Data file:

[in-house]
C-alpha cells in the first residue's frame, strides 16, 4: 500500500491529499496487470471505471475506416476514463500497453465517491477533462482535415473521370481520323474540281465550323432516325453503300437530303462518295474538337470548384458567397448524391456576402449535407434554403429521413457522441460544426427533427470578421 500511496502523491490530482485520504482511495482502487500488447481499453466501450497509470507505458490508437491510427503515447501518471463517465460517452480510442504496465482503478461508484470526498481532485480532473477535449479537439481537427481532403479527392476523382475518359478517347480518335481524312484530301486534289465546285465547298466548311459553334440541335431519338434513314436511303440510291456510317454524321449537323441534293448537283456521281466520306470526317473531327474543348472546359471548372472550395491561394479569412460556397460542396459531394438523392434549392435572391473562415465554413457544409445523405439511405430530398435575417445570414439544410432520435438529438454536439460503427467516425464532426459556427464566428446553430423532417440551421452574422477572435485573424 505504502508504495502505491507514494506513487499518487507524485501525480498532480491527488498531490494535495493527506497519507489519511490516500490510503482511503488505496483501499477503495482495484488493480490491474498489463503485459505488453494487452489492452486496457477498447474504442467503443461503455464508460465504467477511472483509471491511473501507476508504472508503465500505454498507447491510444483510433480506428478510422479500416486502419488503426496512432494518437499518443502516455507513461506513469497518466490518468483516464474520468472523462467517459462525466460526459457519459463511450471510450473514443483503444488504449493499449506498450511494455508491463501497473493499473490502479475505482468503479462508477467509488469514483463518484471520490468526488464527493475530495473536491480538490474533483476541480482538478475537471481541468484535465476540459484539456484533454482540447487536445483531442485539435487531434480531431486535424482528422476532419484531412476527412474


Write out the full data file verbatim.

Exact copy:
[in-house]
C-alpha cells in the first residue's frame, strides 16, 4: 500500500491529499496487470471505471475506416476514463500497453465517491477533462482535415473521370481520323474540281465550323432516325453503300437530303462518295474538337470548384458567397448524391456576402449535407434554403429521413457522441460544426427533427470578421 500511496502523491490530482485520504482511495482502487500488447481499453466501450497509470507505458490508437491510427503515447501518471463517465460517452480510442504496465482503478461508484470526498481532485480532473477535449479537439481537427481532403479527392476523382475518359478517347480518335481524312484530301486534289465546285465547298466548311459553334440541335431519338434513314436511303440510291456510317454524321449537323441534293448537283456521281466520306470526317473531327474543348472546359471548372472550395491561394479569412460556397460542396459531394438523392434549392435572391473562415465554413457544409445523405439511405430530398435575417445570414439544410432520435438529438454536439460503427467516425464532426459556427464566428446553430423532417440551421452574422477572435485573424 505504502508504495502505491507514494506513487499518487507524485501525480498532480491527488498531490494535495493527506497519507489519511490516500490510503482511503488505496483501499477503495482495484488493480490491474498489463503485459505488453494487452489492452486496457477498447474504442467503443461503455464508460465504467477511472483509471491511473501507476508504472508503465500505454498507447491510444483510433480506428478510422479500416486502419488503426496512432494518437499518443502516455507513461506513469497518466490518468483516464474520468472523462467517459462525466460526459457519459463511450471510450473514443483503444488504449493499449506498450511494455508491463501497473493499473490502479475505482468503479462508477467509488469514483463518484471520490468526488464527493475530495473536491480538490474533483476541480482538478475537471481541468484535465476540459484539456484533454482540447487536445483531442485539435487531434480531431486535424482528422476532419484531412476527412474